August through November
Refrigerate leek unwashed with roots attached for up to two weeks. Wrap tightly in plastic so the flavor isn't absorbed by other foods.
Get some great tips for freezing leeks here.
To grow the best leeks we mound the soil up around the base of the plant to encourage a long white stem. This means it's important to clean your leeks thoroughly so you don't end up with any grit on your plate.
- To prepare leeks to be sliced or chopped, trim off the root end and about 1/4 inch of the white base. Remove any ragged, coarse outer leaves and discard. Trim each of the darkest portion of the leaves down to the light green, more tender portion, leaving about 2 inches of green. The dark green trimmed leaves can be reserved for other uses.
- Slice the leeks down the center and rinse under cold running water to remove all dirt and sand, being careful to get in between the leaves. Drain on paper towels and proceed with recipe.
- To clean leeks for cooking whole, slice lengthwise about two inches up from each end, leaving a center portion intact to hold the leek together. Rinse under running cold water while separating leaves.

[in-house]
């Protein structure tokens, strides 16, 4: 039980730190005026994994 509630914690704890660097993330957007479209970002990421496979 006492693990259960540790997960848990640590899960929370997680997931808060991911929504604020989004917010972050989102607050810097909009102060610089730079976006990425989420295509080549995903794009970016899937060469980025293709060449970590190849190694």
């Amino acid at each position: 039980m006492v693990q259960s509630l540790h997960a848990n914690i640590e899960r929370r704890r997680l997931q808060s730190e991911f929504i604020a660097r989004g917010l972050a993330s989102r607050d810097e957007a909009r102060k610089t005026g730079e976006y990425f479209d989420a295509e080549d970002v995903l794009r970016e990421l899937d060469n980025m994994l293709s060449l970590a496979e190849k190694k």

- You may also slice them into 2-inch lengths and soak in a bowl of cold water. Swish them in the water to remove dirt, drain, refill bowl, and swish again until no more dirt is released. Drain and dry.
In general, leeks can be substituted for onions in most dishes using onions for flavoring.
When cooking leeks as a side dish, it is important they not be overcooked. Overcooking will turn them into a slimy mush. They should be cooked until tender but still exert a little resistance when pierced.
The dark green trimmed leaves may be used to flavor stock or blanched and used as a wrapper for any variety of fillings.
Raw leeks may be sliced thin and added to salads.
Frizzled Leeks (Crispy Fried Shredded Leeks)
Okonomiyaki (Japanese Pizza Recipe)
Carrots and Leeks
Potato Leek Soup
Roasted Delicata Squash, Kale, and Leeks